Dylan, one of the guys we met up with for this line, is a really good highliner. He has been walking highlines for several years now, and has quite a few significant walks. Two summers ago he walked the lost arrow spire line in Yosemite. This is the highest established line in the US, and the second highest line in the world. Because of the intensity of the exposure, there have only been 20 people in the world who have walked it. Dylan’s highlining has been featured in many different catalogues and newspapers, and it was no surprise that while we were highlining, a couple of older guys who work for Scarpa offered to hook Dylan up with a shoe sponsorship right there at the crag (There were a lot of strong climbers working on 5.12s and 5.13s right near us). They wanted him to wear their shoes while he walked the line, and he gladly agreed. It was really cool.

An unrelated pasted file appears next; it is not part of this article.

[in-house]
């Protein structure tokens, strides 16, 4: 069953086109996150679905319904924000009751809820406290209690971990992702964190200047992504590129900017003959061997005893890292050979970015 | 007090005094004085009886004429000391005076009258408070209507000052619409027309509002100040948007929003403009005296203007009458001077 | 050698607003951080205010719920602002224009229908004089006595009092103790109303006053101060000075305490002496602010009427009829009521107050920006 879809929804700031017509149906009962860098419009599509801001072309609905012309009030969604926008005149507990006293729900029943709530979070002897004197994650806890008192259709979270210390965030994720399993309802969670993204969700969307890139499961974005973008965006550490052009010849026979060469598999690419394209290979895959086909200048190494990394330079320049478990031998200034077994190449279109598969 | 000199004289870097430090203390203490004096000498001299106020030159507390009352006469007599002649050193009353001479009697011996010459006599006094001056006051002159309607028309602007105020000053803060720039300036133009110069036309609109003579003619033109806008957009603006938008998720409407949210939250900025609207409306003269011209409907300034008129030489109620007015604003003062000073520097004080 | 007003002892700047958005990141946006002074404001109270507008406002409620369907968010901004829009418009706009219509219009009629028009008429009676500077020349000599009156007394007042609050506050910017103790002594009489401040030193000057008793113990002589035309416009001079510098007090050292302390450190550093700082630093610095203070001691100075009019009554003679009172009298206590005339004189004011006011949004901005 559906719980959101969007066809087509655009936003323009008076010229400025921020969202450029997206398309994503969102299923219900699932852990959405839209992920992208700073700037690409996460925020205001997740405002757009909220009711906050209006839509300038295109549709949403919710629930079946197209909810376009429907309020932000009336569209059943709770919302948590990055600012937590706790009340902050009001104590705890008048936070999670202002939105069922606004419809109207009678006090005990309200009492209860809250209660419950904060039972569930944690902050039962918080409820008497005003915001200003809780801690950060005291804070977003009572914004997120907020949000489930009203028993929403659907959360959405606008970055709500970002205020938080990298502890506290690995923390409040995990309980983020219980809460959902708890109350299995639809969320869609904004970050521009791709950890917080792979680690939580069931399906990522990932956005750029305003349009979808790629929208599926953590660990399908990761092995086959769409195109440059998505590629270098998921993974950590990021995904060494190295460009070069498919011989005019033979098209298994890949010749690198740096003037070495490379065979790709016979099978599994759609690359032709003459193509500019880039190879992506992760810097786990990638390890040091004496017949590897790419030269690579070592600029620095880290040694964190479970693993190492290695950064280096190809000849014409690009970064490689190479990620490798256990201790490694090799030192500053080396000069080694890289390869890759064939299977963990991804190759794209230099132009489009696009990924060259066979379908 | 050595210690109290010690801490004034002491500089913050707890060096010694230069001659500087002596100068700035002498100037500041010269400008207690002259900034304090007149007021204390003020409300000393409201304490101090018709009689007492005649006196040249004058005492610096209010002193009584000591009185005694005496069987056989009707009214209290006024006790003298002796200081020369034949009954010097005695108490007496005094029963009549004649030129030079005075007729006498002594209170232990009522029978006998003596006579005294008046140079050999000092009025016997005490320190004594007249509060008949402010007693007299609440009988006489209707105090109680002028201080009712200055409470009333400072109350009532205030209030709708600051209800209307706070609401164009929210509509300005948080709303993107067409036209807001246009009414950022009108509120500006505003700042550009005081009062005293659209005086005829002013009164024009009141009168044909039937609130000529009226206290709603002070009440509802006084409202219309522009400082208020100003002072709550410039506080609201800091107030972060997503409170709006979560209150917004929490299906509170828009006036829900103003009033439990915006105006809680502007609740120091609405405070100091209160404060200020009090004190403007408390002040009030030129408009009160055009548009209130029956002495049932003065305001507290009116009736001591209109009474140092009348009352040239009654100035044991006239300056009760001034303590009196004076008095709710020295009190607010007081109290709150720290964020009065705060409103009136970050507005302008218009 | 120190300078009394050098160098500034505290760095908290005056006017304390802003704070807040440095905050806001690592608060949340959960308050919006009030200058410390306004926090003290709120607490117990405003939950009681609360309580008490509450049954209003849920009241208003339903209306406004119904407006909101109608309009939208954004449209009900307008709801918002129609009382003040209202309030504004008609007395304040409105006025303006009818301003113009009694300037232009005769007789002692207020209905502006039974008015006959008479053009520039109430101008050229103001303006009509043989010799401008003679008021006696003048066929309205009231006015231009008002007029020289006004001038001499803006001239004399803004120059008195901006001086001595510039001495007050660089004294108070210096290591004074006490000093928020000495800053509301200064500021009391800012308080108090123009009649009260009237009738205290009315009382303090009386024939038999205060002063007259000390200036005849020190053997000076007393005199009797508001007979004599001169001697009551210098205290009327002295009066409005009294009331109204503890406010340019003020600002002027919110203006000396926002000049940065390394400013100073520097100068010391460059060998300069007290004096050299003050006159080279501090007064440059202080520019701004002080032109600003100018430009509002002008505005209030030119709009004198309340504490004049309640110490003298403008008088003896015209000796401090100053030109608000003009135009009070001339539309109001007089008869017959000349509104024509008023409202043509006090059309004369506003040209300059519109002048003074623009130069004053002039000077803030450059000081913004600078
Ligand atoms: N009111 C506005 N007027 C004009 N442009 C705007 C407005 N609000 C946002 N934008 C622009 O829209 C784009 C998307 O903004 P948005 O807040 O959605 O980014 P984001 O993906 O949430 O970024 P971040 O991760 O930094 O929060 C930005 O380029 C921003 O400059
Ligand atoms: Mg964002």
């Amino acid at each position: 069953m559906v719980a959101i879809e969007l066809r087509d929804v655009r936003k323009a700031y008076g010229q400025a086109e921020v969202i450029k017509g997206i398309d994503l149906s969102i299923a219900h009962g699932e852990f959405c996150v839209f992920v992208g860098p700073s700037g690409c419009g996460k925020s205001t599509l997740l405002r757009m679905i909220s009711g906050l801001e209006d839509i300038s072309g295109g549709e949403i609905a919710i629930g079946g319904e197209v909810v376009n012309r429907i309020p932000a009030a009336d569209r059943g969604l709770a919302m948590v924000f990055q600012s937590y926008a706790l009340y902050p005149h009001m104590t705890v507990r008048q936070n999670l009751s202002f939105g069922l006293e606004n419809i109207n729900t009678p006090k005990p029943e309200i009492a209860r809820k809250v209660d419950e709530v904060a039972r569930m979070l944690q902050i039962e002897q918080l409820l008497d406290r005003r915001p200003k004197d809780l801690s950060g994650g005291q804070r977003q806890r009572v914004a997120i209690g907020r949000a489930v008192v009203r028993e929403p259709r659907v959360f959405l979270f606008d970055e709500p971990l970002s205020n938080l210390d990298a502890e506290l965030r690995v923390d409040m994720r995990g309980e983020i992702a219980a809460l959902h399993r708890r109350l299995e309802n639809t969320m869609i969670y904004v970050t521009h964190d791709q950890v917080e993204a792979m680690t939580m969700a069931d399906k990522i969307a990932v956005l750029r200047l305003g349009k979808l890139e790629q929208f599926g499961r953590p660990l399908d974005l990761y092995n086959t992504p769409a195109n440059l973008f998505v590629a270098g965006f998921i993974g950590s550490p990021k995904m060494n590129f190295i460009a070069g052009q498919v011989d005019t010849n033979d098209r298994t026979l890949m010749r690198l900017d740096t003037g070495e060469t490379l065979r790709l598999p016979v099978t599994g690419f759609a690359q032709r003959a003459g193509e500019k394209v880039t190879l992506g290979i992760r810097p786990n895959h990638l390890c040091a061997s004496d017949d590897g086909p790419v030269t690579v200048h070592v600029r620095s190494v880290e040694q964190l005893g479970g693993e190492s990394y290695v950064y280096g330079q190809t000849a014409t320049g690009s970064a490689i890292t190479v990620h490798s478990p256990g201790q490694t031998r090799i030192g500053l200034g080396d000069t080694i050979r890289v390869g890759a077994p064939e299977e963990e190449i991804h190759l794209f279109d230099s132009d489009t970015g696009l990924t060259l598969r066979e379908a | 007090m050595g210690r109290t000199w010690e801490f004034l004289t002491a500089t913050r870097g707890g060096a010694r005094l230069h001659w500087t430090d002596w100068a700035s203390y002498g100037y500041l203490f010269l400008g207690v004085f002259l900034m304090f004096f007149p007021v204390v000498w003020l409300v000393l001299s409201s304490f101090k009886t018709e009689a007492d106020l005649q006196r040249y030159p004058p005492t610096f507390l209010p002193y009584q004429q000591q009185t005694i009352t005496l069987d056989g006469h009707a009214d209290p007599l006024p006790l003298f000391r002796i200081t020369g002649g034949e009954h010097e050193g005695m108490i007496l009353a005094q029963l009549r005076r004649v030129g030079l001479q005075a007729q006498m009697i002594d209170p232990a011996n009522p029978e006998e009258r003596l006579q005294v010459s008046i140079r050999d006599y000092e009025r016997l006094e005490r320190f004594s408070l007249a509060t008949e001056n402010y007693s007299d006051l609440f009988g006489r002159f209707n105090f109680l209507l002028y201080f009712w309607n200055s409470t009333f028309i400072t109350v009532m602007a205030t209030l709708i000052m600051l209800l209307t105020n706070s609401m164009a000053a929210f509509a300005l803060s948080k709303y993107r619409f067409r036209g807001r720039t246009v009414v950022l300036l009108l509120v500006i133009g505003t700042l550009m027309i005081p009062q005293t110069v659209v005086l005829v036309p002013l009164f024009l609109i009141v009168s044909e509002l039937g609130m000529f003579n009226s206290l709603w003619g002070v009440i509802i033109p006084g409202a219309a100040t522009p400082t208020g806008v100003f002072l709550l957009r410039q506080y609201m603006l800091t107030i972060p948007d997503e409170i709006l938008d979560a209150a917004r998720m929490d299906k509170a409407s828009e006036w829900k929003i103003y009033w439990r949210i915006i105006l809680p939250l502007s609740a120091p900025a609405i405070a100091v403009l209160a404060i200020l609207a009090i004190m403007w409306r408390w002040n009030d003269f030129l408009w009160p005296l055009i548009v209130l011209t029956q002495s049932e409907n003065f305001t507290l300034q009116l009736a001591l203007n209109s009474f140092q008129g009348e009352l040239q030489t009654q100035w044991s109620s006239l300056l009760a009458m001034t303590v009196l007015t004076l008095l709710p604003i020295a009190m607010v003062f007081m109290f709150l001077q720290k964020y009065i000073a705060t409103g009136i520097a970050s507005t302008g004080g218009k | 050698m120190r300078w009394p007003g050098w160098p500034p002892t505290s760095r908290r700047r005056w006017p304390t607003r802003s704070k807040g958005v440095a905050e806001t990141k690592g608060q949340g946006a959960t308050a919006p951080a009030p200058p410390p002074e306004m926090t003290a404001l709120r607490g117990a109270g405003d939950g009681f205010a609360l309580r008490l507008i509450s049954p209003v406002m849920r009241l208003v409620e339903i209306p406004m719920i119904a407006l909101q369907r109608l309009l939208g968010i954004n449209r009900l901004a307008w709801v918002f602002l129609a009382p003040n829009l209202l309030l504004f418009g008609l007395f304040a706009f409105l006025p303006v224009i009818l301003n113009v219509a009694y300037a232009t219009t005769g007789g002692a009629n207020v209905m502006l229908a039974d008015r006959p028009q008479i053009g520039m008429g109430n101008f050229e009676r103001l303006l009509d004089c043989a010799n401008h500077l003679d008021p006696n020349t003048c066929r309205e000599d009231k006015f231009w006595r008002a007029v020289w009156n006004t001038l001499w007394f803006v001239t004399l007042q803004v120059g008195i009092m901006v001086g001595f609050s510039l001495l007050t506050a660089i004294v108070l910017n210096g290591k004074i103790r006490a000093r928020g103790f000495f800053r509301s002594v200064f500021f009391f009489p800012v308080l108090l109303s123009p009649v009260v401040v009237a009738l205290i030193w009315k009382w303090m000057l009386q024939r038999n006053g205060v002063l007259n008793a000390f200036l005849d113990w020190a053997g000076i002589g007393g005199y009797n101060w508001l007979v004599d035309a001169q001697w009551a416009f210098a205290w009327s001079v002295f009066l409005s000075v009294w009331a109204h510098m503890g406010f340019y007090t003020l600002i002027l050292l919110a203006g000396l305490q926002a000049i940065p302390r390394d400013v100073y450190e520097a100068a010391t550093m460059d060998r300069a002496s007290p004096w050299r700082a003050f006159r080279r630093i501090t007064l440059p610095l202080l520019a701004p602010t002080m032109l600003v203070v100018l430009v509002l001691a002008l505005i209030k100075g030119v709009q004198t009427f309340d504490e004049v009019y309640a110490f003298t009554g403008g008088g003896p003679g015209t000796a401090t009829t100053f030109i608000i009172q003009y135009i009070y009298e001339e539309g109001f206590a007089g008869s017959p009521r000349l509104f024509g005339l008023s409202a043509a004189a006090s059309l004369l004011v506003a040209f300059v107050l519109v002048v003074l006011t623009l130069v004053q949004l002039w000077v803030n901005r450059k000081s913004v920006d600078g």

Highlining with Long s Peak
 

Because the line was so short, it was really quite easy to walk, so we all tried doing tricks and other fun things to push the envelope even further as we were on the line. I got the knee drop, lay down and sit start. Said was able to pull off a lot of really cool moves that I don’t know the name for. Dylan was really incredible though, pulling off a couple of surfs, no-hands walking, and a lot of really hard sit moves. It was pretty fun.
Mind Rush
 

By the end of the day, we had all walked the line several times, all with very minimal falling. Nobody took a leash fall, which was great.
Said s First Highline